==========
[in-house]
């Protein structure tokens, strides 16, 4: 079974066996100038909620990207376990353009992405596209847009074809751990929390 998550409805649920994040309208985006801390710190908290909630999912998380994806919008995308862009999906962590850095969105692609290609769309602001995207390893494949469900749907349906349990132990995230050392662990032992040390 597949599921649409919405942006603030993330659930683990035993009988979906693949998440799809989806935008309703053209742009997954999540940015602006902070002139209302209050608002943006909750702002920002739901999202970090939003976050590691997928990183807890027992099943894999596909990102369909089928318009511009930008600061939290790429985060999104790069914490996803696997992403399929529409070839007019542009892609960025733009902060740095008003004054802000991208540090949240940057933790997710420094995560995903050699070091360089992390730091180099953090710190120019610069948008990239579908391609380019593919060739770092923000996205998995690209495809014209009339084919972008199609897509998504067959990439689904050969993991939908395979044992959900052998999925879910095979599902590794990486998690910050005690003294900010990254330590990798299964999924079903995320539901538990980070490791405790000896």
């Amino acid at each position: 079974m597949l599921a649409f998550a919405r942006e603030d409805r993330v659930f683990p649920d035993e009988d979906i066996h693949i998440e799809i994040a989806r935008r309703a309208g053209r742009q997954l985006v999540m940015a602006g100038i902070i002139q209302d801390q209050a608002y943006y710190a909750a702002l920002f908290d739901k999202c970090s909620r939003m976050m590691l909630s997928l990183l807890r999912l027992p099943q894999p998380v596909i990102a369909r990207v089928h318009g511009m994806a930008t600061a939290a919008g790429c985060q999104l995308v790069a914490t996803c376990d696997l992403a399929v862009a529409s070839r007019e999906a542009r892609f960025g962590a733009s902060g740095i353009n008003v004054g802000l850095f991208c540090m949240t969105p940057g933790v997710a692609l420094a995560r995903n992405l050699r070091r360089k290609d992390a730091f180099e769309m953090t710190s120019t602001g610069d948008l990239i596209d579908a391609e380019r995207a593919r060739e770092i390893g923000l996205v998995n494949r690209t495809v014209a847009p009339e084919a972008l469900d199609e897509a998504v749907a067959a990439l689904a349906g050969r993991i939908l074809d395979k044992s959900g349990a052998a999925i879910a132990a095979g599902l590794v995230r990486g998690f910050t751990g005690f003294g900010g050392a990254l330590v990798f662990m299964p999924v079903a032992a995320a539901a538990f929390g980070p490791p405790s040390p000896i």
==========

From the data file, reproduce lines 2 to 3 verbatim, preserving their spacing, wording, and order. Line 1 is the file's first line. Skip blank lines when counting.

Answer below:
């Protein structure tokens, strides 16, 4: 079974066996100038909620990207376990353009992405596209847009074809751990929390 998550409805649920994040309208985006801390710190908290909630999912998380994806919008995308862009999906962590850095969105692609290609769309602001995207390893494949469900749907349906349990132990995230050392662990032992040390 597949599921649409919405942006603030993330659930683990035993009988979906693949998440799809989806935008309703053209742009997954999540940015602006902070002139209302209050608002943006909750702002920002739901999202970090939003976050590691997928990183807890027992099943894999596909990102369909089928318009511009930008600061939290790429985060999104790069914490996803696997992403399929529409070839007019542009892609960025733009902060740095008003004054802000991208540090949240940057933790997710420094995560995903050699070091360089992390730091180099953090710190120019610069948008990239579908391609380019593919060739770092923000996205998995690209495809014209009339084919972008199609897509998504067959990439689904050969993991939908395979044992959900052998999925879910095979599902590794990486998690910050005690003294900010990254330590990798299964999924079903995320539901538990980070490791405790000896």
């Amino acid at each position: 079974m597949l599921a649409f998550a919405r942006e603030d409805r993330v659930f683990p649920d035993e009988d979906i066996h693949i998440e799809i994040a989806r935008r309703a309208g053209r742009q997954l985006v999540m940015a602006g100038i902070i002139q209302d801390q209050a608002y943006y710190a909750a702002l920002f908290d739901k999202c970090s909620r939003m976050m590691l909630s997928l990183l807890r999912l027992p099943q894999p998380v596909i990102a369909r990207v089928h318009g511009m994806a930008t600061a939290a919008g790429c985060q999104l995308v790069a914490t996803c376990d696997l992403a399929v862009a529409s070839r007019e999906a542009r892609f960025g962590a733009s902060g740095i353009n008003v004054g802000l850095f991208c540090m949240t969105p940057g933790v997710a692609l420094a995560r995903n992405l050699r070091r360089k290609d992390a730091f180099e769309m953090t710190s120019t602001g610069d948008l990239i596209d579908a391609e380019r995207a593919r060739e770092i390893g923000l996205v998995n494949r690209t495809v014209a847009p009339e084919a972008l469900d199609e897509a998504v749907a067959a990439l689904a349906g050969r993991i939908l074809d395979k044992s959900g349990a052998a999925i879910a132990a095979g599902l590794v995230r990486g998690f910050t751990g005690f003294g900010g050392a990254l330590v990798f662990m299964p999924v079903a032992a995320a539901a538990f929390g980070p490791p405790s040390p000896i």